UX Design

User Experience design is the bridge between science and art, delving into human psychology. A good or bad experience will ultimately determine the success of a product. This is why we design the experience of a platform for review before we ever write a single line of code. Products that provide a positive user experience are designed with not only the product’s usage in mine but also the entire process of acquiring, owning, and troubleshooting it.

Gathering Requirements

Our lead software engineer and a graphic designer will engage your team to discuss what is optimal for you. Things to consider are:

  • Who is your audience? What’s their skill level?
  • What devices are your users using?
  • Are there any existing branding assets to incorporate?
  • What activities are most popular, and which ones are rarely used?

A Diorama Prototype

With modern and easy-to-use design tools like Adobe Experience Designer, we often skip over wireframes and go straight to interactive mockups. Wireframes are typically black-and-white, time-consuming, low-quality visual representations of a product that will eventually be turned into colored, effective, and high-quality interactive mockups. Skipping over wireframes is an opinionated design choice that makes sense considering interactive mockups can be quickly updated and altered as project goals change.

With these interactive mockups, you will be able to click through your application and common use cases before the system is built. Many of our clients use these to demonstrate their app to stakeholders to provide a realistic perspective of what the final product will look like before committing to a full build out.

User Experience Testing

With a goal to gather feedback as early as possible, user experience testing holds developers accountable for sections of a product to make sure that it functionally works and makes sense. As the project progresses through milestones, our designers will work with our quality assurance testers and engineers to test the product continuously. Our testers will assume the role of a user to look for hang ups, confusing workflows, and anything else that may frustrate the user. Their discoveries are routed back into design alterations that can quickly be reincorporated into the software while it’s still being developed.

Advanced Support Features

As the product prepares to launch, we often recommend implementation of advanced support features. These might not always be strictly necessary for the operation of your software, but it can often greatly reduce long-term support costs and improve adoption of your platform.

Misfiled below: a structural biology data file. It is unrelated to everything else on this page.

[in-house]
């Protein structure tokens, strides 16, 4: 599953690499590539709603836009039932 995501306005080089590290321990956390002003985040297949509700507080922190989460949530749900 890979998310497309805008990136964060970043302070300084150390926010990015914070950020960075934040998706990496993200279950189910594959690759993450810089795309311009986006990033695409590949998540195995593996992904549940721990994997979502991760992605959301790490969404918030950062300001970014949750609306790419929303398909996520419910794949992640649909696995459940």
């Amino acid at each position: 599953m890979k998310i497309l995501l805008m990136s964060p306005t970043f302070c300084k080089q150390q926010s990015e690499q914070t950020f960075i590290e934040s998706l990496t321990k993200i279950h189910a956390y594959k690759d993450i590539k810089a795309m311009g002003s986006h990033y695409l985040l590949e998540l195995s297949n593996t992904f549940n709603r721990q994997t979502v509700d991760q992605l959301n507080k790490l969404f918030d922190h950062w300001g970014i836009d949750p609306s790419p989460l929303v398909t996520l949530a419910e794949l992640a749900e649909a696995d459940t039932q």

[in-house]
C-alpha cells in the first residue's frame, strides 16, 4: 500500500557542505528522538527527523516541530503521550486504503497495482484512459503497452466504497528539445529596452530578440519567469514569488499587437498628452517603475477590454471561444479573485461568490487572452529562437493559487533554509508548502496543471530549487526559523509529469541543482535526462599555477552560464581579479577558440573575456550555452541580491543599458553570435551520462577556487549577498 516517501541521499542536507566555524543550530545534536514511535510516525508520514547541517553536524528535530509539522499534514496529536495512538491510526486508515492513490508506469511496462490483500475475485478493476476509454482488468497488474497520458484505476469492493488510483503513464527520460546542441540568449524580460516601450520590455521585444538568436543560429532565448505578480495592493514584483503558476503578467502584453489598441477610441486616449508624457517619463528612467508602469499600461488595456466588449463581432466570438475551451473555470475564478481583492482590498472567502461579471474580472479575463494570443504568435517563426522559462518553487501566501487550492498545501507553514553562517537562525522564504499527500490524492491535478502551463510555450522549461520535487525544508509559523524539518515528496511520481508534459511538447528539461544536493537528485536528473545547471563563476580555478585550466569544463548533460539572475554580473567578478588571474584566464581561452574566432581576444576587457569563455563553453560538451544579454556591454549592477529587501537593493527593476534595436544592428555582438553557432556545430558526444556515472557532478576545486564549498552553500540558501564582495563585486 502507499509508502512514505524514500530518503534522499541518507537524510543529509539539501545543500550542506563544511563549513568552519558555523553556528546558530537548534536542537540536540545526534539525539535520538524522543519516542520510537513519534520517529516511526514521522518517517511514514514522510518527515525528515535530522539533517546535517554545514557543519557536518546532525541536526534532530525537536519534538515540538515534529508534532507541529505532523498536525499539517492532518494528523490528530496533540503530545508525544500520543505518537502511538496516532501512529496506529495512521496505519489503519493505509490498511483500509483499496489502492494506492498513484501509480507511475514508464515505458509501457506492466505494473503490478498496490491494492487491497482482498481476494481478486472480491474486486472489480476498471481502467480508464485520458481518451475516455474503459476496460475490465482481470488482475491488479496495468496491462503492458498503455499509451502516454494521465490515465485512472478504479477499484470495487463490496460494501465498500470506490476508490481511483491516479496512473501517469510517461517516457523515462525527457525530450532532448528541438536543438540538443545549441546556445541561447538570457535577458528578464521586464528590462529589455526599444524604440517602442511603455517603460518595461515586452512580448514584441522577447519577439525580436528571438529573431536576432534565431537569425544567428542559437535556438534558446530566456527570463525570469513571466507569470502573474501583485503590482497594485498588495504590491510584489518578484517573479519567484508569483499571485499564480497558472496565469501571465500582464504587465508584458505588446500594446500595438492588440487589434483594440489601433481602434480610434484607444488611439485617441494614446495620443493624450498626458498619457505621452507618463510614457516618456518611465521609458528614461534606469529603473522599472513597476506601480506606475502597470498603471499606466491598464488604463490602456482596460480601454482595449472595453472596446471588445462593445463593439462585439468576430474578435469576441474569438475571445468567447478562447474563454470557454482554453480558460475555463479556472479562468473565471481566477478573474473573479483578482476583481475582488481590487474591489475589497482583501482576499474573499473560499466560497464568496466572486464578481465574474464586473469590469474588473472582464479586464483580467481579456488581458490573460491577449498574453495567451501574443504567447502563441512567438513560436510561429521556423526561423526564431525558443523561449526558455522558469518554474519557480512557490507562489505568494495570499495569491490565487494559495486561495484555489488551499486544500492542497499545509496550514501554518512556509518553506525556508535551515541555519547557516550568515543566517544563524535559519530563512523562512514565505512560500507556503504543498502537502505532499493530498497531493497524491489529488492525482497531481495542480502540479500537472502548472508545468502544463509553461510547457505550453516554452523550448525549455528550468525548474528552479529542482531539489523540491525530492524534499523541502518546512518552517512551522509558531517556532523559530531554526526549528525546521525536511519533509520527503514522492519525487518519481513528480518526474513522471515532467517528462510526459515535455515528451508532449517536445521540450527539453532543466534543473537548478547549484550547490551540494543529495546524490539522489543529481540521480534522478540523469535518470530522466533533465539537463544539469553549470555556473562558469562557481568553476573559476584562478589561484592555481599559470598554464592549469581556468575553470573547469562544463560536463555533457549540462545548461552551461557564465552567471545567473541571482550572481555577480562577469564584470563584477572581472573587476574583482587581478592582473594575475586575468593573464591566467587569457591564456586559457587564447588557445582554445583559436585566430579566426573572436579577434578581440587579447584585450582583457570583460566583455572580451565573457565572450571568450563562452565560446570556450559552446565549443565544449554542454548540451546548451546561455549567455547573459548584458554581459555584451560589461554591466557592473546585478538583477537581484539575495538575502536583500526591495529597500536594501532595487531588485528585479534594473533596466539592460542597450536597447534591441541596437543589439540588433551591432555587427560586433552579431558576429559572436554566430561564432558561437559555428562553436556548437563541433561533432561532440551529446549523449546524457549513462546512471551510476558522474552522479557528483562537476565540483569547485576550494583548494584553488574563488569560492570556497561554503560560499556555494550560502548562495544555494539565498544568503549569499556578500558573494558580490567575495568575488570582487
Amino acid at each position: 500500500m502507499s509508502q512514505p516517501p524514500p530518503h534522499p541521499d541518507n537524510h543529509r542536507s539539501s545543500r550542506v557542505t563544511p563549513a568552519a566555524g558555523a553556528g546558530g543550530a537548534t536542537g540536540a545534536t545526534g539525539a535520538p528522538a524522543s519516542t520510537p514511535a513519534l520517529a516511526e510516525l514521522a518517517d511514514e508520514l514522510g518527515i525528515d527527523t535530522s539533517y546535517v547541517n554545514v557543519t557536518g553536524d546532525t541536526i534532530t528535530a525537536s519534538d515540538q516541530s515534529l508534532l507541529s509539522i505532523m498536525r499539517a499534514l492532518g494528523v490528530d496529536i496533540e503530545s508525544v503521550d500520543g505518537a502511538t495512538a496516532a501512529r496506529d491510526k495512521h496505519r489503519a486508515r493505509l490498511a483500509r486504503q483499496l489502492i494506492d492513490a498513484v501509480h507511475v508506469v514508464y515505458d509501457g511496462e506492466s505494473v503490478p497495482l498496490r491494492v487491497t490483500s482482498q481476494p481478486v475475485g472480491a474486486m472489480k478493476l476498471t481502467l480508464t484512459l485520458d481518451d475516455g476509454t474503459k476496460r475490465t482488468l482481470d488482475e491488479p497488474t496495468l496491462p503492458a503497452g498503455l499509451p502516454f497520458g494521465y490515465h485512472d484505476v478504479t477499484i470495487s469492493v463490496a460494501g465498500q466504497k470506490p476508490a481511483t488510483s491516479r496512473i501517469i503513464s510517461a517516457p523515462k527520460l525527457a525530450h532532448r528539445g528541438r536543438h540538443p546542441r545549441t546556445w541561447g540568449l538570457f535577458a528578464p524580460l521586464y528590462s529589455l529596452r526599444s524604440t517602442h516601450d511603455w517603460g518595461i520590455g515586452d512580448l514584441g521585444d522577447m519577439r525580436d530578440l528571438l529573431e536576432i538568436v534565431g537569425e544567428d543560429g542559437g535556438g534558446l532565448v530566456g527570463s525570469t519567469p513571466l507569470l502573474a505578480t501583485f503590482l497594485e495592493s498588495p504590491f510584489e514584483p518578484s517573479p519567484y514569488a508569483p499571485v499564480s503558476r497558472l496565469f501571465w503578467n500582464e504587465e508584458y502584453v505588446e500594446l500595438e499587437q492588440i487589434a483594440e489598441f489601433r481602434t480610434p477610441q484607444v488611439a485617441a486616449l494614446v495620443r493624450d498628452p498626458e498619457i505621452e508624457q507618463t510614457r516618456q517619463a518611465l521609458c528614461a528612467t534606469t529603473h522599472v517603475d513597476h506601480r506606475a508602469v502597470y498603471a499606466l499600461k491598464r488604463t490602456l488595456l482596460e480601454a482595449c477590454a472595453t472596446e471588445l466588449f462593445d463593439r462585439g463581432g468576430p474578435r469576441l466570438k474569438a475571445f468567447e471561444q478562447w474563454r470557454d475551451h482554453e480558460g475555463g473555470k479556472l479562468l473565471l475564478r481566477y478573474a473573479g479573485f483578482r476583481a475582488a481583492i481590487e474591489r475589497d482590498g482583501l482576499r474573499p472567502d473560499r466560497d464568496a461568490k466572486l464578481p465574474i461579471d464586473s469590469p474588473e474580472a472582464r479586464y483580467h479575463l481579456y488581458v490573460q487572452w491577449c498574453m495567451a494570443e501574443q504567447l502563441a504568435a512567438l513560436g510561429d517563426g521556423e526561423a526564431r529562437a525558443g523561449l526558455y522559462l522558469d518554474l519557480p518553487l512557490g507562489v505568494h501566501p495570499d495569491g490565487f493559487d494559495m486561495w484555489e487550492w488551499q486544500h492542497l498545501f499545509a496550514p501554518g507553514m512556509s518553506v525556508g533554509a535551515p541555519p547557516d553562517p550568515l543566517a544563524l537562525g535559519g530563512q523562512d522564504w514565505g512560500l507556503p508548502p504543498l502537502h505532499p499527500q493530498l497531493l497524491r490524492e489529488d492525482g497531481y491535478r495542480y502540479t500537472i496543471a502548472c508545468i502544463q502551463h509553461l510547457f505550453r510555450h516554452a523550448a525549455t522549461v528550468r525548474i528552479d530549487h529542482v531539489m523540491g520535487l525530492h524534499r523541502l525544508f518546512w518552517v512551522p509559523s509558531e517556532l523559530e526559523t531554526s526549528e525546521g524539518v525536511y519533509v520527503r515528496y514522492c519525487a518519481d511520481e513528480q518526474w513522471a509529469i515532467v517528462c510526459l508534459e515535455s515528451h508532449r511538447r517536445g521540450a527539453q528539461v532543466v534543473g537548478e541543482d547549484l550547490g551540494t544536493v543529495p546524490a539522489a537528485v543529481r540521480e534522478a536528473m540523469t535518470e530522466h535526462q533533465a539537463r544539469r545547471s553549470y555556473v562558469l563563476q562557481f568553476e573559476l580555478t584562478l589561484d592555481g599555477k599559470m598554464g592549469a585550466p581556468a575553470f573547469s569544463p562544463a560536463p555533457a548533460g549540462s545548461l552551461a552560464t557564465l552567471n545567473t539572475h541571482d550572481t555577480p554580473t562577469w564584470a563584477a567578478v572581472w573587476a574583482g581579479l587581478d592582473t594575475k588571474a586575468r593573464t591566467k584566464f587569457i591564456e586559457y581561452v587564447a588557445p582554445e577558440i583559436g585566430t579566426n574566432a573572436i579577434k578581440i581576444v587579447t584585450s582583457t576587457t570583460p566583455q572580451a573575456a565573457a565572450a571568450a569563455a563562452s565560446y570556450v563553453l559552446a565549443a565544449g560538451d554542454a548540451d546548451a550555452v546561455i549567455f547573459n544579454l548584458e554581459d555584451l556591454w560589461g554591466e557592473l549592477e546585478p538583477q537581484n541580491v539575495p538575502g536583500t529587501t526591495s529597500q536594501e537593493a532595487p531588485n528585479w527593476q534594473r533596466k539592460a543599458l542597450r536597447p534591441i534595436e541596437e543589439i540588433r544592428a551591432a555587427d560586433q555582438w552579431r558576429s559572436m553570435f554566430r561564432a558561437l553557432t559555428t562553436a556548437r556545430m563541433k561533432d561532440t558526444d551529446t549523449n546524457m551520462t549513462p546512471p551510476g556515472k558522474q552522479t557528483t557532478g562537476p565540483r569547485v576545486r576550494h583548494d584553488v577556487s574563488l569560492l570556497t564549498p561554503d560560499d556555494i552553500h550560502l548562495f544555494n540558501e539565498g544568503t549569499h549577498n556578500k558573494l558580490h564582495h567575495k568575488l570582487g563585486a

Below, we detail some of the features that we like to add.


The user should always feel like they are in control of the product. There should never be any doubt about what to do next or what will happen if the user does something. We handle this by using familiar controls enriched with vibrant colors and fluid reactive animations. As states change, so does the UI in a meaningful way to reassure the user they are doing the right thing.


Complicated systems can be confusing to use. This is especially so if there are too many use cases on the screen. Our UX designers will work to determine which actions are primary and what statuses make them relevant to be within the user’s focus. We then work to strike a balance between empowering experienced users and aiding those less familiar.


There can be a fine line between a beautiful application and an obnoxious one. We take caution and move with intention when applying animated reactions. Many modern systems move so fast that the user may be confused or concerned that nothing happened. Something as subtle as having a save button fade to ‘saving’, to saved, and back again can assert success without distracting the user.

Self Help

We believe good software shouldn’t require training or user guides. When done right, usage should be intuitive. We enable this by making sure primary actions are readily visible, irrelevant or unactionable tasks are obscured, and elements offer supportive text whenever relevant. This way the user won't get lost, confused, or frustrated trying to use the product.


If a systems behavior does not absolutely require human interaction, then we automate it, with the resulting status only in the peripheral. Examples may include things like auto-save or archive, automated field population, auto-suggestions, or daily routines. This reduces user clicks and frees up their time for more important activities.

Want to Learn More?

This is just a sample of what we can do. We have 15 years of experience working in nearly every technology and industry. Whatever you are doing, we've done it and are prepared to tackle your project. Reach out and we will discuss it with you.